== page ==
although, any punk living on the streets who does “by choice” will tell you they love their freedom but their life is hard as shit.

  61. em Says:

    the girl above linking to clothing that may resemble a “tribal” print is a fucking idiot.

    there is cultural appropriation and then there is a tee shirt. not every fucking thing in the world is offensive. and something that has a cheetah print is not “tribal” its a fucking print of an animal.

  62. Nati Hell Says:

    @ Em: Normally I wouldn’t give a damn about your ignorance, but I just want to make my point clear.

    Cheetah print is not tribal, you’re right, it’s ANIMAL print. I’m talking about tribal prints. I’m not saying that a t-shirt with a tribal design is offensive, but there is a HUGE cultural meaning and background that people ignore.

    So you think that those t-shirts with those patterns are a product of the imagination of some random clothing company? No… it’s because someone took some aspects of another culture’s clothing that they found aesthetically pleasing and they incorporated it to the local garments: t-shirts. That’s what cultural appropriation is about: Taking aspects from other cultures and making them your own. Thats why american people

    Before you call me a fucking idiot again,

  63. Nati Hell Says:

    Continues, sorry:

    That’s why american people won’t wear a Boubou or a Dashiki, but they would wear a dress or a dress or a bag with patterns like this:

    Before you call me a fucking idiot again, do your research.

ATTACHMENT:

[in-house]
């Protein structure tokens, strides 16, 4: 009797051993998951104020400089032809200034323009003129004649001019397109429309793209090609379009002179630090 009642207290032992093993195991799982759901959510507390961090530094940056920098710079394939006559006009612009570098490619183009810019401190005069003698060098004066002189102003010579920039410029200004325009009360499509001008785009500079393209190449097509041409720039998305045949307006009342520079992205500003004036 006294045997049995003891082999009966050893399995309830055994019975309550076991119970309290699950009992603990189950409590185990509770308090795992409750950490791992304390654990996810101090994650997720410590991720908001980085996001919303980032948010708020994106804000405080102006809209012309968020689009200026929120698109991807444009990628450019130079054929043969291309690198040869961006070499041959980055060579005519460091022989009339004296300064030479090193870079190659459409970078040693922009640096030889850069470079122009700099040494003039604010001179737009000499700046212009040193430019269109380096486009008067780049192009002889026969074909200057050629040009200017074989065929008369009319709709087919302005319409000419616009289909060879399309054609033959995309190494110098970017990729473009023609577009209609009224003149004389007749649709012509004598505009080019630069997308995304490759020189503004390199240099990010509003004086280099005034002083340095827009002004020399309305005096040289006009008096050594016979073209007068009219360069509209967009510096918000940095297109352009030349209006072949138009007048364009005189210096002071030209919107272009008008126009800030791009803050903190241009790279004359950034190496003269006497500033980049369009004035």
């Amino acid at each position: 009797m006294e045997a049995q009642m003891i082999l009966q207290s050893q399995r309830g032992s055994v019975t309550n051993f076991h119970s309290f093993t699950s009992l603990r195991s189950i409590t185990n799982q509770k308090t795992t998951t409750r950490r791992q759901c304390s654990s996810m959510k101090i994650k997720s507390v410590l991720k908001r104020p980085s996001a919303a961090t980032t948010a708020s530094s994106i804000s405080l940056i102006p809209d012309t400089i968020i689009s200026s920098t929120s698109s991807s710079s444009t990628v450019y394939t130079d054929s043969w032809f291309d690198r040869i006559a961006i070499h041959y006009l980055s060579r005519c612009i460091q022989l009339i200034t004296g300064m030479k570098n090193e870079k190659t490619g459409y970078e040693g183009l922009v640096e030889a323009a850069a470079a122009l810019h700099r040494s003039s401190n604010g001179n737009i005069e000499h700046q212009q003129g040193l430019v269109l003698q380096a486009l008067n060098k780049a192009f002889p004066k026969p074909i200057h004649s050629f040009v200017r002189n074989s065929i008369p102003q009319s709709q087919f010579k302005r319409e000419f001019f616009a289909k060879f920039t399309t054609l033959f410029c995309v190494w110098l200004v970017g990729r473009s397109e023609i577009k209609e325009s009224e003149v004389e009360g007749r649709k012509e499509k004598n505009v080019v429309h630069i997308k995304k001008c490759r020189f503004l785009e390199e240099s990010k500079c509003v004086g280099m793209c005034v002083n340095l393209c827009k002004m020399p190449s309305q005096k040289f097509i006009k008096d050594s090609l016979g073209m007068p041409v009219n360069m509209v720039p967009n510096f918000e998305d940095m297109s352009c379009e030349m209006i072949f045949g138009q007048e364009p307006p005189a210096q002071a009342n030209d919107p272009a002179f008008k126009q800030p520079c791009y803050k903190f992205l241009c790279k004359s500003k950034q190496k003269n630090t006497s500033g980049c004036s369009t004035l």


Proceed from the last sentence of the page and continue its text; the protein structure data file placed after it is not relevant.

64. Nati Hell Says:

    *a t shirt or a dress or a bag…

    Sorry hahaha

  65. Sister Wolf Says:

    em – Nati Hell isn’t an idiot, just clarifying that point.

  66. Cricket9 Says:

    OK, after educating myself a bit, I think that clothing with tribal print, “ethnic” jewelry, folk embroidery on pillows etc. is inspiration, not appropriation; Polish/Ukrainian pierogis were recently candidates for Canadian national dish (poutine won, tough) – I’m not offended in the least. I admired Indian saris at an Indian wedding and said “too bad I can’t wear them”; all women were saying “why not, everyone can wear a sari, you should try”. Sacred symbols are another story; I’m an atheist and I don’t wear crosses or religious medals, wouldn’t wear a star of David or Om symbol either. There is cultural appropriation and there is stupidity – like death-fixated Ms. Sherrer naming a perfume “Maximilia”, after a priest who died in Auschwitz to save another person. Anyway – I agree with Cecilia, appropriation of natural resources (let’s call it stealing) is more worrisome.

  67. Cecilia Says:

    Here are some examples of cultural appropiation, as defined above by Nati Hell (“Taking aspects from other cultures and making them your own”):

    Michelangelo´s “David”- in a style “appropiated” from ancient Greece,

    Paul Gauguin polinesian paintings,

    William Shakespeare´s “Coriolanus”, “Julius Caesar”, “Antony and Cleopatra”, all of which “appropiate” ancient roman culture,

    All of rock, jazz and blues music made by people who aren´t black- they would be “appropiating” african rythms…

    All classical music made by people who aren´t white,

    etc., etc., etc….

    Should we really be againt the existence of all this?

    Thanks, Cricket9! (and also Alicia, whom I forgot to thank earlier).

  68. Nati Hell Says: